Taiwan's China Airlines (CAL) has picked the General Electric CF6 engine to power 12 Airbus A330-300s and six Boeing 747-400s it has on order, following a drawn-out pitch in which political lobbying came into play. The deal, which includes spares, is worth $600-$800 million.

CAL took nearly a year to come to a decision and, according to Taiwan's ministry of foreign affairs, the US administration lobbied on behalf of GE and Pratt & Whitney while the UK government stepped in to support Rolls-Royce.

CAL says it chose GE because the US firm offered a good product at a competitive price, with strong after-sales support. The airline says P&W lost because it was more expensive and R-R was rejected because its "total care" maintenance package failed to meet the airline's needs.

As part of the deal, GE has agreed to transfer technology and provide training so the airline can gradually develop a maintenance base that performs overhaul work for clients throughout the region in addition to CAL and other Taiwanese carriers.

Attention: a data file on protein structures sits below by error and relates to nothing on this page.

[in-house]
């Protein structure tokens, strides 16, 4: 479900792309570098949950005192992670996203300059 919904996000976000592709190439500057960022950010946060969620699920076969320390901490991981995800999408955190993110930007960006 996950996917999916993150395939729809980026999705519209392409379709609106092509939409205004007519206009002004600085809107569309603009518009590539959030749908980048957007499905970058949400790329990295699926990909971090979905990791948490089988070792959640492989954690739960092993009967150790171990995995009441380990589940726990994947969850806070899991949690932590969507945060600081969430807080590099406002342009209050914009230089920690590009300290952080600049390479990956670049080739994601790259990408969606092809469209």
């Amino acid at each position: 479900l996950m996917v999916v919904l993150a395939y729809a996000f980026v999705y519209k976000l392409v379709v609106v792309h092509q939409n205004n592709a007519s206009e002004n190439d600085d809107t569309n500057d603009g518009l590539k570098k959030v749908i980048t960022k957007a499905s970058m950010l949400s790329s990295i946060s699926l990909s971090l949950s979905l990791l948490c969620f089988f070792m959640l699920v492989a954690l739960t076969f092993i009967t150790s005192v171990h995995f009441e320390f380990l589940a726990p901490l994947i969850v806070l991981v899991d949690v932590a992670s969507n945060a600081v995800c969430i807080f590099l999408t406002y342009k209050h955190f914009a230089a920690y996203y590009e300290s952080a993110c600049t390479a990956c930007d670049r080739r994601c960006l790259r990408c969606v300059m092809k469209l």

For the A330s, the airline has specified the new 68,100lb-thrust (303kN) -80E1A4 variant, which is yet to be certificated on the aircraft. GE will start delivering the engines to CAL in June 2004, with the last due in 2007, and is on track to complete airframe/engine combination certification to meet this target.

If GE fails to gain certification in time, CAL says it will provide the A2 variant in the meantime and give $5 million in compensation per aircraft. The new engine is mechanically identical to the production standard -80E1A2 that has been delivered since December 2001.

CAL already operates a mixed fleet of 747-400s, with P&W engines powering its existing passenger variants and GE engines powering the freighters. CAL had committed to taking four more 747-400Fs ordered late last year with the CF6-80C2.

Source: Flight International